February 11, 2014
DAVID CROWTHER, Petitioner,
DEREK SCHMIDT, KANSAS ATTORNEY GENERAL, Respondent.
MEMORANDUM AND ORDER
Sam A. Crow, U.S. District Senior Judge.
This case comes before the Court on a petition for habeas corpus filed pursuant to 28 USC § 2254 by an inmate at the Johnson County Adult Detention Center in Olathe, Kansas. Petitioner was convicted of attempted aggravated kidnapping, aggravated arson, aggravated battery, criminal threat, and seven counts of violating a protective order. Petitioner’s sole allegation in this petition is that he was denied effective assistance of counsel because his trial counsel did not try to suppress evidence found on petitioner’s computer.
The parties do not challenge the procedural history of the case or the facts stated by the Kansas Court of Appeals in petitioner’s prior appeals. See State v. Crowther, 139 P.3d 152, 2006 WL 2265049 (2006); Crowther v. State, 45 Kan.App.2d 559 (2011). Accordingly, the Court adopts those facts and shall not repeat them except as necessary to the analysis of the Petition. See 28 U.S.C. § 2254(e)(1); Saiz v. Ortiz, 392 F.3d 1166, 1175 (10th Cir. 2004). Respondent admits that Petitioner has exhausted his available state court remedies.
I. AEDPA Standard
This matter is governed by the Antiterrorism and Effective Death Penalty Act of 1996 (“AEDPA”). AEDPA imposes a “highly deferential standard for evaluating state-court rulings and demands that state-court decisions be given the benefit of the doubt.” Renico v. Lett, 559 U.S. 766, 773 (2010) (citation and internal quotation marks omitted). Under AEDPA, where a state prisoner presents a claim in habeas corpus and the merits were addressed in the state courts, a federal court may grant relief only if it determines that the state court proceedings resulted in a decision (1) “that was contrary to, or involved an unreasonable application of, clearly established Federal law, as determined by the Supreme Court of the United States” or (2) “that was based on an unreasonable determination of the facts in light of the evidence presented in the State court proceeding.” 28 U.S.C. § 2254(d).
A state court decision is “contrary to clearly established Federal law” when: (a) the state court “ ‘applies a rule that contradicts the governing law set forth in [Supreme Court] cases' ”; or (b) “ ‘the state court confronts a set of facts that are materially indistinguishable from a decision of [the Supreme] Court and nevertheless arrives at a result different from [that] precedent .’ ” Maynard v. Boone, 468 F.3d 665, 669 (10th Cir. 2006) (quoting Williams v. Taylor, 529 U.S. 362, 405 (2000)). A state court decision involves an unreasonable application of clearly established federal law when it identifies the correct legal rule from Supreme Court case law, but unreasonably applies that rule to the facts. Williams, at 407–08. Likewise, a state court unreasonably applies federal law when it either unreasonably extends, or refuses to extend, a legal principle from Supreme Court precedent where it should apply. House v. Hatch, 527 F.3d 1010, 1018 (10th Cir. 2008).
In reviewing state criminal convictions in federal habeas corpus proceedings, a federal court does not sit as a super-state appellate court. See Estelle v. McGuire, 502 U.S. 62, 67-68 (1991). “The question under AEDPA is not whether a federal court believes the state court's determination was incorrect but whether that determination was unreasonable—a substantially higher threshold.” Schriro v. Landrigan, 550 U.S. 465, 473 (2007). In order to obtain relief, a petitioner must show that the state court decision is “objectively unreasonable.” Williams, 529 U.S. at 409 (O'Connor, J., concurring). “[A] decision is ‘objectively unreasonable’ when most reasonable jurists exercising their independent judgment would conclude the state court misapplied Supreme Court law.” Maynard, 468 F.3d at 671.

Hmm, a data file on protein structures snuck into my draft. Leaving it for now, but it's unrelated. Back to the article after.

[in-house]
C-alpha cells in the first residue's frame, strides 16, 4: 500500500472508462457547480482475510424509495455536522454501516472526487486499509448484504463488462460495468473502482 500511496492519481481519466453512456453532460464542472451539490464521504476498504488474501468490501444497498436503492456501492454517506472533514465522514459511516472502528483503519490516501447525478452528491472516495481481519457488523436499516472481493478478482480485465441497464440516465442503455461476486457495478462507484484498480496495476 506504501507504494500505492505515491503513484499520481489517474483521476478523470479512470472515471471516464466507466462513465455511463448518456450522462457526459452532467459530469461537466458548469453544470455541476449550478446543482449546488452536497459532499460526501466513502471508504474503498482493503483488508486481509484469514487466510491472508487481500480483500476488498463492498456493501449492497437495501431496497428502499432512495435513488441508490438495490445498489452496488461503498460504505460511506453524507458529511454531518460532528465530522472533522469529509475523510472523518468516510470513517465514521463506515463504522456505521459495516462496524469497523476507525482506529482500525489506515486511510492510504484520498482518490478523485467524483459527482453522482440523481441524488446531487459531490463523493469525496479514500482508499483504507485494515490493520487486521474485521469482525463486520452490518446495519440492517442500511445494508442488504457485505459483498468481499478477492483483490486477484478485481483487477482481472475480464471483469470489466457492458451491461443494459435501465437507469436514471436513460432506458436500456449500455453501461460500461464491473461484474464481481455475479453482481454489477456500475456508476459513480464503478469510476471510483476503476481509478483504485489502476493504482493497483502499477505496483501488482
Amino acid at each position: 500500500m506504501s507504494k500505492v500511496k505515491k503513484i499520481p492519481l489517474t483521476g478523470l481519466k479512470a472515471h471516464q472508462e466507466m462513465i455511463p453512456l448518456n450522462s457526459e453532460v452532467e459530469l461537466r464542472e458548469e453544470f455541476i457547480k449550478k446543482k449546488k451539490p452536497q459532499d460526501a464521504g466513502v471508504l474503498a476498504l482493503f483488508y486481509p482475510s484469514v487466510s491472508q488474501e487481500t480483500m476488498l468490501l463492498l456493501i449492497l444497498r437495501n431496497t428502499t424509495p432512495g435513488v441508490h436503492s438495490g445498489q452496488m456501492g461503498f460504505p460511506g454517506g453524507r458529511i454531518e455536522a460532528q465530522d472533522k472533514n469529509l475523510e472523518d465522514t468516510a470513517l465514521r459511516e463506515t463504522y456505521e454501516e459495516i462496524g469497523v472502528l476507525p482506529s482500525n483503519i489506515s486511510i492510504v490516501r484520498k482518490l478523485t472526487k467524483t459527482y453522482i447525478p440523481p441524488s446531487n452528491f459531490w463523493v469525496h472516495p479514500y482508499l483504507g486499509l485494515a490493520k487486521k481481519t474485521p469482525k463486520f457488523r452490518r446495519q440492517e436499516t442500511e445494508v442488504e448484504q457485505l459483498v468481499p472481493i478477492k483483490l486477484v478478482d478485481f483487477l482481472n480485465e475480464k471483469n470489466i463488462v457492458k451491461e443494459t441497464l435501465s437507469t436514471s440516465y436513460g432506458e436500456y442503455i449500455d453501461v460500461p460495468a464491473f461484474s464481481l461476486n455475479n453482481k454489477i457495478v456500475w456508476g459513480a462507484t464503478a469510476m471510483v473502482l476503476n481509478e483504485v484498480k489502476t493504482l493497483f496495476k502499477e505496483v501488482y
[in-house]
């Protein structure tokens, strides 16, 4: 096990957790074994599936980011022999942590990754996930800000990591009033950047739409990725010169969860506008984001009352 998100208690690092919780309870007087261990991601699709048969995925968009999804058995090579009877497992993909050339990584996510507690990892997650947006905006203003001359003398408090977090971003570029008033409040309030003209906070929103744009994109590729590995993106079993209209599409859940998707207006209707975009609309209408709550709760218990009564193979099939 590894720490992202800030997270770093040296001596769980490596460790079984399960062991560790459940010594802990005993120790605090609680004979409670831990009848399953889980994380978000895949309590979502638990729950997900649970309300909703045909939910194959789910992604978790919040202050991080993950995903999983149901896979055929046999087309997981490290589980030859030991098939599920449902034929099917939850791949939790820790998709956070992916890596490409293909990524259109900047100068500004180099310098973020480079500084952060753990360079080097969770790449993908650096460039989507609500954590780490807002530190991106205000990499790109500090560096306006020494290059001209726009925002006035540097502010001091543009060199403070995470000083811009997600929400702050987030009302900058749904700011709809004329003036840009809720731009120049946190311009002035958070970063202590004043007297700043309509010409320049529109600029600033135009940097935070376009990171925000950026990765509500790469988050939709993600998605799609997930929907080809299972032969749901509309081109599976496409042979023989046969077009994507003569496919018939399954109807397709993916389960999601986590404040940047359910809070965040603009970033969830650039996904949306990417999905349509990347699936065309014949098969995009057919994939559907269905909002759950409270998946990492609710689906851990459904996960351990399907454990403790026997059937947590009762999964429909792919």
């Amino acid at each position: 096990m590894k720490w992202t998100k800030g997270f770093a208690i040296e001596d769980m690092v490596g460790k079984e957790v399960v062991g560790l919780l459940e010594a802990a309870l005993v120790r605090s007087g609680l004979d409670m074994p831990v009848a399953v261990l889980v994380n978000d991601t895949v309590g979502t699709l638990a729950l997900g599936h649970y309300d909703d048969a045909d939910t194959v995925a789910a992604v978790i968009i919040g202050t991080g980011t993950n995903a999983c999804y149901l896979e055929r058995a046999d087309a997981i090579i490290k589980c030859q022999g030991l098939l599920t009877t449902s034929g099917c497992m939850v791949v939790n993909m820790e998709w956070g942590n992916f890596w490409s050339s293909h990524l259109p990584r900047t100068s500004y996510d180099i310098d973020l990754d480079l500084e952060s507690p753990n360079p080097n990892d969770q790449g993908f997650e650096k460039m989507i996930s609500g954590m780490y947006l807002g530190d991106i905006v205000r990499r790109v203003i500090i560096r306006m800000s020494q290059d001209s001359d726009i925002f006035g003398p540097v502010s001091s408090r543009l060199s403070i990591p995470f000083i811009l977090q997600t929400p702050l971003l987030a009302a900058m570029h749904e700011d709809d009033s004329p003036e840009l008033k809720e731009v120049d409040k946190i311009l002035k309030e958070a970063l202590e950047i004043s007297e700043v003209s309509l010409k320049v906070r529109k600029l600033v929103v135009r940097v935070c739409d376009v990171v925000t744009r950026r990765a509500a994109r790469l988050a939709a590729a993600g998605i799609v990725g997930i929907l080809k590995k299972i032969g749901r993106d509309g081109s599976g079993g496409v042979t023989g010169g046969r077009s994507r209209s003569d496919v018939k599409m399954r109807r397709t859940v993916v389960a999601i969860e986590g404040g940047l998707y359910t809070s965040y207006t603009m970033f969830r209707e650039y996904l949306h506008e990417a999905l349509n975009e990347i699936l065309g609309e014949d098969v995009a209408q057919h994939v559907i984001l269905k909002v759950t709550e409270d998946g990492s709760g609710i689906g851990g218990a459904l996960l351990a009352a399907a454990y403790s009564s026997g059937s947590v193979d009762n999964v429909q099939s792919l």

Petitioner raises only one issue in this petition: whether his counsel was constitutionally ineffective for not having filed a suppression motion. Petitioner raised this issue in his K.S.A. § 60-1507 petition, but the district court denied the claim without addressing it in detail and without holding an evidentiary hearing.
State Court Holding
On appeal from the denial of petitioner’s 60-1507 petition, the KCOA explained the applicable law:
To support a claim of ineffective assistance of counsel, a claimant must prove that (1) counsel's performance was deficient and (2) counsel's deficient performance was prejudicial and deprived the claimant of a fair trial in the underlying criminal proceeding. The benchmark for judging any claim of ineffectiveness must be whether counsel's conduct so undermined the proper functioning of the adversarial process that the trial cannot be relied on as having produced a just result. Bledsoe v. State, 283 Kan. 81, 90, 150 P.3d 868 (2007).
The first prong of the test for ineffective assistance of counsel requires a showing that counsel made errors so serious that his or her performance was less than guaranteed by the Sixth Amendment to the United States Constitution. State v. Mathis, 281 Kan. 99, 109, 130 P.3d 14 (2006). This prong requires a showing that counsel's representation fell below an objective standard of reasonableness, considering all the circumstances. Our scrutiny of counsel's performance must be highly deferential, and a fair assessment of attorney performance requires that every effort be made to eliminate the distorting effects of hindsight, to reconstruct the circumstances of counsel's challenged conduct, and to evaluate the conduct from counsel's perspective at the time. This court indulges a strong presumption that counsel's conduct falls within the wide range of reasonable professional assistance.
The second prong of the test for ineffective assistance of counsel requires a showing that there is a reasonable probability that, but for counsel's deficient performance, the result of the proceeding would have been different. A reasonable probability is a probability sufficient to undermine confidence in the outcome. Bledsoe, 283 Kan. at 90, 150 P.3d 868.
Crowther, 45 Kan.App.2d 559, 563-64.